The UK and Swiss authorities have reached agreement on the treatment of UK citizen’s money which is held in ‘secret’ Swiss bank accounts. Although signed in October 2011, the agreement has yet to be ratified by both governments and it is anticipated that it will come into full force in 2013. The agreement seeks to strike a balance between the privacy of individuals, respect for Swiss banking secrecy and the ability for HMRC to collect tax revenues.
It will see high net worth individuals (HNWI) paying between 19% and 34% on the balances held at 31.12.10 to settle their past liabilities. Interestingly, the agreement allows for anonymity of the bank account holders as the Swiss government will collect the taxes and forward to HMRC without revealing individual identities. Alternatively, an account holder can make a voluntary disclosure to HMRC and then pay tax, interest and a penalty based on the income received. HMRC will also have the right to request information on up to 500 individual account holders annually. From June 2013 tax will be deducted from interest received at a 48% rate.
It is estimated that the initial tax raised will be in the region of £5billion.
Stuart Watson, director of tax at Hall Morrice explains the implications for those with undisclosed Swiss bank accounts.
“The Swiss banking agreement is, on the face of it, good for those who wish to preserve anonymity, because the banks will make the tax withholding but not disclose names. However, from 01.06.13 the rate on income will be 48% so it may be in the future that some account holders might be better making a voluntary declaration of income.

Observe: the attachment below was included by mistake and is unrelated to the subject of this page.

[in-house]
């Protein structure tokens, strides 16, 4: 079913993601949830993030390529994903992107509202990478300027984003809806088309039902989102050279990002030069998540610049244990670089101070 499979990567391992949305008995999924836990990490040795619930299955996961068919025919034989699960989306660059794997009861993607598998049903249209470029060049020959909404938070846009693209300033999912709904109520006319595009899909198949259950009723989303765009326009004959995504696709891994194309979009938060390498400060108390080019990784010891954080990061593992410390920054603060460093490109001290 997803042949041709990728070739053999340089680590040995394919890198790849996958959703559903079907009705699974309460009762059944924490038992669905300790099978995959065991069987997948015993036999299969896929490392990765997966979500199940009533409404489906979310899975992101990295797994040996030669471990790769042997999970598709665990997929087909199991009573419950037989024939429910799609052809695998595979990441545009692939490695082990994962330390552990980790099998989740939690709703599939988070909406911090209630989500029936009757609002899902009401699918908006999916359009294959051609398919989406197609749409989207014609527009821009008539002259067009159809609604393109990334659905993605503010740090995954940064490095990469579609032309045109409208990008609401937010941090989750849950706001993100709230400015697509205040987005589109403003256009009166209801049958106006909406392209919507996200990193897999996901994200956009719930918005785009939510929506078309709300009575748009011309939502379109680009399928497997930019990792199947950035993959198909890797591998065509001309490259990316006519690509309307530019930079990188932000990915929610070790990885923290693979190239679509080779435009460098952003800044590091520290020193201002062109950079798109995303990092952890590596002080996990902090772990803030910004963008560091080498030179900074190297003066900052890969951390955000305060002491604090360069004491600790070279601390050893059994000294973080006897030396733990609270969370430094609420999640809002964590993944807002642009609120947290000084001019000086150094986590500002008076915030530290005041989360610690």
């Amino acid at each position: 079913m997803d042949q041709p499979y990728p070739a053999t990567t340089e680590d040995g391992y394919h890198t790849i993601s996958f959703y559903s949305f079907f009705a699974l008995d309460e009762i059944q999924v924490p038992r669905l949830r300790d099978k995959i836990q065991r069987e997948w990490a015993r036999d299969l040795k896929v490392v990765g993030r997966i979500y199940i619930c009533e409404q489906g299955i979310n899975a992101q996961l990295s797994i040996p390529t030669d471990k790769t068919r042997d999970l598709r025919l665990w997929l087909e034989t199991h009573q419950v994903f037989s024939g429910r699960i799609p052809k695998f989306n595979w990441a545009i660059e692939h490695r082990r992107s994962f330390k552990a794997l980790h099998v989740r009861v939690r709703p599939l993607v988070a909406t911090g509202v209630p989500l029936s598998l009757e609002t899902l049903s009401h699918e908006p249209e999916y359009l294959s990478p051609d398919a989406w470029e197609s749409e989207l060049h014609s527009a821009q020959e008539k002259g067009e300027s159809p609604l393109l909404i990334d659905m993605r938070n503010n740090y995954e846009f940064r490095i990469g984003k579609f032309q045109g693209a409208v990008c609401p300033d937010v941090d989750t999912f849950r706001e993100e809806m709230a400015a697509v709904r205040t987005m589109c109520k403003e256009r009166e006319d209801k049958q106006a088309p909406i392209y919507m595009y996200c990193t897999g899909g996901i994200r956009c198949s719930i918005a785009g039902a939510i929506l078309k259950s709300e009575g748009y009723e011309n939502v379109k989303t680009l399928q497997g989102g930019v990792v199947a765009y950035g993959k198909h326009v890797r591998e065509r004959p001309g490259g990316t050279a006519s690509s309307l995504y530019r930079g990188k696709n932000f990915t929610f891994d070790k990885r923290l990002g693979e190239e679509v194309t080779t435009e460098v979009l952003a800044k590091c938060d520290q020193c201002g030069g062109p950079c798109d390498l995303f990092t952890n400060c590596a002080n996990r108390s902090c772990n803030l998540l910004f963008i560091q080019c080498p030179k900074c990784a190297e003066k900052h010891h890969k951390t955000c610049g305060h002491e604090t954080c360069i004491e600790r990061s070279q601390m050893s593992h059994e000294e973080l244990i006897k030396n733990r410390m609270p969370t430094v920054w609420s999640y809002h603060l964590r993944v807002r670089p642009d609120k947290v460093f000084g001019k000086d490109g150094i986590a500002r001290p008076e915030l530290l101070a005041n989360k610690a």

“One significant disadvantage of the Swiss agreement is that it will only apply to balances held at 31.12.10 and then subsequent deposits. This is not therefore a method of collecting tax on income arising on cash transferred out in earlier years. Account holders could still therefore be open to investigation by HMRC with the potential for penalties, particularly of course if they decide to come out into the open and make a named declaration for periods post 31.12.10.
“This is also where the existing Liechtenstein Disclosure Facility (LDF) has an advantage since, although the tax rate is fixed at 40% of the income, the penalty is only 10%. In addition any settlement can only go back to 1999. Hence, any high net worth individual who has undeclared income in Switzerland for periods prior to 31.12.10 may still be better using the LDF.
“Those who want make a disclosure will have to check very carefully to avoid a tax withholding, as they will want to pay the correct amount directly. Anyone who has previously made a full declaration will also have to take action to avoid a further deduction. Those who still want to ‘keep quiet’ might want to consider moving their money somewhere else. However, they should note that Switzerland has agreed to provide the UK with details of transfers to other jurisdictions. The fact is that there are fewer and fewer hiding places for money these days and Switzerland does offer stability. The tax withholding might be the price to pay for continued anonymity.
“I think that the Swiss agreement will be welcomed by some HNWIs with previously undeclared Swiss accounts who will now want to come clean for prior years and then make declarations in the future to avoid the flat rate withholding. However, where a “back year” declaration is needed the LDF may be a lower cost option than a subsequent HMRC investigation.”
Hall Morrice, founded in 1976, is one of the Scotland’s leading independent firms of chartered accountants and has offices in both Aberdeen and Fraserburgh. Hall Morrice is based at 6 & 7 Queen’s Terrace in Aberdeen and can be contacted on 01224 647394 or at email@example.com.
Picture caption Stuart Watson, Director of Tax at Hall Morrice